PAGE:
The Hundred: Tech And Digital Are Key To English Cricket’s Domestic Revolution
“It’s just not cricket” is a common expression in England to describe behavior in everyday life that would be considered unfair or unsportsmanlike in the country’s national summer pastime.
Like other sports, cricket is played according to codified rules, but players are also expected to adhere to the ‘spirit’ of the game – a set of unwritten conventions and expected conduct.
Cricket’s influence on the national psyche can be attributed to the fact it was once the most popular sport in England.
Many soccer clubs were initially formed as offshoots of cricket clubs, and the County Championship (the premier domestic competition) could attract tens of thousands of paying spectators well into the post-war period.
But the sport’s popularity has waned in the second half of the 20th century. The England national cricket team still attracts full houses and column inches in the newspaper, and the invention of the shorter Twenty20 format can draw thousands to a match, but total attendance at County Championship games has stayed static for around 30 years. Meanwhile, the sport is disproportionately reliant on income from the England national team – most notably its television deal.
With participation levels falling, there was concern in the corridors of the England and Wales Cricket Board (ECB). The British sporting press has constantly debated the wisdom of the ECB’s decision to move all cricket onto Pay-TV in 2006 – especially when Free-to-air (FTA) TV coverage of the 2005 Ashes series had made household names out of the England team.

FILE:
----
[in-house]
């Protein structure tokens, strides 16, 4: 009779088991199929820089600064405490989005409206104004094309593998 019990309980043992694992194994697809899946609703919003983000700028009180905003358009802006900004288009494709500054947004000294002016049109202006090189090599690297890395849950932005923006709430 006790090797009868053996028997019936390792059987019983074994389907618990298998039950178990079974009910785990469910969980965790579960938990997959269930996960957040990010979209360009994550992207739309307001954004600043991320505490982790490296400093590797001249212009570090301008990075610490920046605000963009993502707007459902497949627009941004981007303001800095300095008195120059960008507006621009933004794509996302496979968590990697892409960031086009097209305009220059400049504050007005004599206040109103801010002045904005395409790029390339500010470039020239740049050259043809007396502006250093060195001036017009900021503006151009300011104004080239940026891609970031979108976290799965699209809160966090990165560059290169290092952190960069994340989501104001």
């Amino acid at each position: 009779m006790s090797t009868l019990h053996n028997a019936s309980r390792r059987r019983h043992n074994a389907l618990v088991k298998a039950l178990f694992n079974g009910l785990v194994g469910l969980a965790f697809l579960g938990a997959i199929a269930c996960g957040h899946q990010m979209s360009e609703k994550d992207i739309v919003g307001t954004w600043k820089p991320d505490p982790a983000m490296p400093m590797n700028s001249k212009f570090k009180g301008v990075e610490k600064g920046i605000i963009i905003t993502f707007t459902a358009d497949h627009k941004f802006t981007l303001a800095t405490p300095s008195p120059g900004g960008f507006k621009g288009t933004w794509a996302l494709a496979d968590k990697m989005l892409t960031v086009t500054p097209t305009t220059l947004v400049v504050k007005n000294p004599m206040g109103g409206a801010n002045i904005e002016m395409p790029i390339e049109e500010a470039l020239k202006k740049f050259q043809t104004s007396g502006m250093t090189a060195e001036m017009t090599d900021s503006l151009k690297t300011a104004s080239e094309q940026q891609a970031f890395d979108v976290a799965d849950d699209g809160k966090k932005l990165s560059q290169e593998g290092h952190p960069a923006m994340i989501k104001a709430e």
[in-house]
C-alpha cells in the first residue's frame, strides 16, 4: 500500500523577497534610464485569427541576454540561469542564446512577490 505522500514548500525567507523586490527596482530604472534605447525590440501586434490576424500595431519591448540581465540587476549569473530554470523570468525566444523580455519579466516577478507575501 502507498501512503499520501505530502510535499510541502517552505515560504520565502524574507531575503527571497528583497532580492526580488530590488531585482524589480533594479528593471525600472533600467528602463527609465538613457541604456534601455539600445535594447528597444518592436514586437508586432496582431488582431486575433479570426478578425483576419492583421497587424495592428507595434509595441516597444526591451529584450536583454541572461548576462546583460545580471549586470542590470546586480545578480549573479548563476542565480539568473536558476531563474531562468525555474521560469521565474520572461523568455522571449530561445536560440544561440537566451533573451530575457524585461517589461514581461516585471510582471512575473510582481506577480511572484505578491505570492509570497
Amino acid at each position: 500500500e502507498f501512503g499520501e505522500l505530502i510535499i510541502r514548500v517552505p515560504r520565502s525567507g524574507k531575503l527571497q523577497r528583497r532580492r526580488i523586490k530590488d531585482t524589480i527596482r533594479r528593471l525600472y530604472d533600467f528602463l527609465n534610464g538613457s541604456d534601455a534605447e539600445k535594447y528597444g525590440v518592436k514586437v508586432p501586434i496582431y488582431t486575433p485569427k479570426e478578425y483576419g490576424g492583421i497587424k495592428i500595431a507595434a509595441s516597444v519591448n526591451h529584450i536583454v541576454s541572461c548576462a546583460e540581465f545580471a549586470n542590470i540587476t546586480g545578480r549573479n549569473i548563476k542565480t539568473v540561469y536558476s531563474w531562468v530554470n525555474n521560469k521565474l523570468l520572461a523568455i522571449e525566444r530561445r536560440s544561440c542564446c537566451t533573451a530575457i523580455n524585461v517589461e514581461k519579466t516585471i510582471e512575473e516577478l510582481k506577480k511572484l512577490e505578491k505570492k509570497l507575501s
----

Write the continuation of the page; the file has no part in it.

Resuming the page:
The argument at the time was that the additional revenue from that TV deal would help secure the future of the game. But it is generally acknowledged that going behind a paywall has harmed awareness, compounded by shifts in the media and sporting landscapes in the subsequent decade and a half.
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The restoration of FTA coverage would no doubt help cricket’s cause, but it is no longer the silver bullet it may once have been. Such a single-faceted approach would ignore the advent of social media, smartphones and the increased competition from other forms of entertainment – not just sport.
When negotiating its most recent TV deal, the ECB decided it wanted to put some live England matches on FTA TV on the BBC and ensure highlights and clips were easily available on the BBC’s digital platforms and on social media.
But it also wanted to do something more radical. Not content with just mimicking hugely popular franchise-based Twenty20 competitions like the Indian Premier League and Australian Big Bash League (BBL), the ECB created an entirely new format designed to appeal to people with no previous interest in cricket – The Hundred.
Cricket has traditionally been played in ‘overs’ of six balls (pitches, if you will). For example, Twenty20 matches comprise two innings of 20 overs, which amounts to 120 balls in each period. The Hundred dispenses with this structure and terminology and instead permits 100 balls per inning (hence the name).
The idea is to simplify cricket and ensure matches last two and a half hours – a duration deemed more palatable for television audiences who won’t have to learn some of the more alienating elements of cricket’s lexicon.
Eight brand new teams have been created outside of the county structure, complete with a player draft system. Unsurprisingly this has led to some dissent among cricket’s core fan base, which might use the term “that’s not cricket” in an extremely literal sense.